18 January 1958
Premiere Information:
Los Angeles opening: 1 January 1958
New York opening: week of 15 January 1958
Production Date:
15 May--early July 1957
Copyright Claimant:
Alan Ladd Enterprises, Inc.
Copyright Date:
18 January 1958
Copyright Number:
LP12977
Physical Properties:
Sound
RCA Sound Recording
Color
WarnerColor
Widescreen/ratio
1.85:1
Duration(in mins):
105, 108 or 110
Country:
United States
Language:
English
Passed by NBR:
No
SYNOPSIS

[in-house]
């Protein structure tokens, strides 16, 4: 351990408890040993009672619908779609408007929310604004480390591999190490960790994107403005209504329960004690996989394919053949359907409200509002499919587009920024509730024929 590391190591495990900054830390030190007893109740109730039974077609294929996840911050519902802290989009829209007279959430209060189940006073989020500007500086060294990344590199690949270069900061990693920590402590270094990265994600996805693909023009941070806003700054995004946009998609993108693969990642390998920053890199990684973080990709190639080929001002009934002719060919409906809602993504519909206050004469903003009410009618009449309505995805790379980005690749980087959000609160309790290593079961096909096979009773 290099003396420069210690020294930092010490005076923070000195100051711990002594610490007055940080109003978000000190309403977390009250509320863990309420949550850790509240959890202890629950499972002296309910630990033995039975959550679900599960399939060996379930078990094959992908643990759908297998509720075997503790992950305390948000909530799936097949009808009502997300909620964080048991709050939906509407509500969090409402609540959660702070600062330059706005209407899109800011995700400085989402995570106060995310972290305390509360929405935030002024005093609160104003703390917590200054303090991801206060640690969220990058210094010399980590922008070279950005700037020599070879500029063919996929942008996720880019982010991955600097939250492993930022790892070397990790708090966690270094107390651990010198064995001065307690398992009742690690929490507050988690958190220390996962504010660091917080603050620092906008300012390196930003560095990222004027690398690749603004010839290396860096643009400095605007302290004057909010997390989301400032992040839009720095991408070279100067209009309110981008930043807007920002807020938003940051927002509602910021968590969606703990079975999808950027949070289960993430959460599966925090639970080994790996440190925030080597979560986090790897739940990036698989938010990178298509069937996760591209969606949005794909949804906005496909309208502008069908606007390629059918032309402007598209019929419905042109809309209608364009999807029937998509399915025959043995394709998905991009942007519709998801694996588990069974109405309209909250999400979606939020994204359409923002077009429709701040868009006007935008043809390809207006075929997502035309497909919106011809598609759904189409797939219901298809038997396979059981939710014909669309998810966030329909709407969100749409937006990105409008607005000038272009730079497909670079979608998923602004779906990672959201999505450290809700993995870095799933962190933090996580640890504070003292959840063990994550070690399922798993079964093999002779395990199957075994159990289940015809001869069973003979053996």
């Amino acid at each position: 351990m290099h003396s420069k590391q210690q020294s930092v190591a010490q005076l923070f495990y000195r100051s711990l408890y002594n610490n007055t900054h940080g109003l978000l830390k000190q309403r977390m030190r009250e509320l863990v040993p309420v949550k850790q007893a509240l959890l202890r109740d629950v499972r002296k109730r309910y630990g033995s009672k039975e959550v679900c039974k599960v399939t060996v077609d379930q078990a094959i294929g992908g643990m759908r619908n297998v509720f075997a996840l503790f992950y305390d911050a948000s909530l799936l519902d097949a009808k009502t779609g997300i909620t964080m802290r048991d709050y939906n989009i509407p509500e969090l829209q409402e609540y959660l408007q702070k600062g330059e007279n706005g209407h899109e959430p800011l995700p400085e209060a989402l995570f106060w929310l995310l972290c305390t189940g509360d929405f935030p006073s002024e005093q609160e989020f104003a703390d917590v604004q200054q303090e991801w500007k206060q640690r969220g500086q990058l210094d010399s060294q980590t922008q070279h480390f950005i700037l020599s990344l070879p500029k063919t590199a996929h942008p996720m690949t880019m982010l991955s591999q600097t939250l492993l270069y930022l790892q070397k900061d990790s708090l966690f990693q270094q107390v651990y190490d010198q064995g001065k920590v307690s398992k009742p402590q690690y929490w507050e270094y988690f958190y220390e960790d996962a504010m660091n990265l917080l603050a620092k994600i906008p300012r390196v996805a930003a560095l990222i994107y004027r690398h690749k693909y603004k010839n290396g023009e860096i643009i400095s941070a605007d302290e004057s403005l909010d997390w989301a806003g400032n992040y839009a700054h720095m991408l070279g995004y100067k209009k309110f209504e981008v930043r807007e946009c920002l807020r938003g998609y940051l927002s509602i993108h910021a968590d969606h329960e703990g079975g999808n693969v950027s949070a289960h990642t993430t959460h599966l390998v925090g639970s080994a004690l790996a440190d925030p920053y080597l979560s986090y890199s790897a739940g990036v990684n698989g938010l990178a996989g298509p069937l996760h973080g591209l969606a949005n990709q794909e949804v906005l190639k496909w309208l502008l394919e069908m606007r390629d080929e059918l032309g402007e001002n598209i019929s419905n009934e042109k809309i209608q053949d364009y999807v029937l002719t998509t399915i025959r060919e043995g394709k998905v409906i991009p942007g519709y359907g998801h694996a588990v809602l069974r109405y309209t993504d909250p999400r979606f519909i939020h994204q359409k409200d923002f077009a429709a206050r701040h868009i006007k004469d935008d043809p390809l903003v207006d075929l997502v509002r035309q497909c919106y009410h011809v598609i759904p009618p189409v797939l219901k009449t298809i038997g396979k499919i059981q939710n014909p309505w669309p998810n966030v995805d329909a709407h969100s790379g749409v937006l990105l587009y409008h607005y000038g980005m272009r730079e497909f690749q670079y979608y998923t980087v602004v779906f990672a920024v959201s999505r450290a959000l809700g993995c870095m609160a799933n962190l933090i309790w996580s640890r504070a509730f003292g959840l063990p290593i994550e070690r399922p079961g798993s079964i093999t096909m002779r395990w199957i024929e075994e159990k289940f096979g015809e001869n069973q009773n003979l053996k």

On the home front during World War II, advertising art director Susan Cahill, put off by her boss and fiancé Paul Clemson’s flirtation with a potential client’s daughter to assure that he secures a contract, accepts agency artist Alexander “Alec” Austen’s dinner invitation one night. Afterward at Alec’s home, Susan is disturbed to discover an emotionally revealing portrait of herself drawn by Alec and abruptly ends the romantic evening, but agrees to a date the next day. After she leaves, Alec finds a telegram to report for active naval duty and decides not to tell Susan as they continue to date. Several weeks later, Alec takes Susan to meet his mother, a Quaker, and announces that he and Susan are to marry and that he will soon be leaving for active duty. His mother is shocked to learn that Alec has secretly been serving as a lieutenant in the reserves and laments that he has chosen a path so contrary to Quaker pacifist principles. Susan admits that although she loves Alec, she is betrothed to Paul and will not break the engagement because she is indebted to the executive for her career. Boarding the U.S.S. Poe at the Brooklyn Navy Yard days later, Alec meets the other officers aboard: commander of the ship, Cmdr. Warren Meredith; Alec’s bunk mate and the ship’s doctor, Lt. Blanchard and Alec's immediate commanding officer, Lt. Comdr. Mike Edge, a short-tempered war veteran who berates him for being a Quaker. As the ship makes its way to the Aleutians, Alec befriends the men in his regiment, gunnery mates who entertain themselves with gambling and thoughts of women. During ... +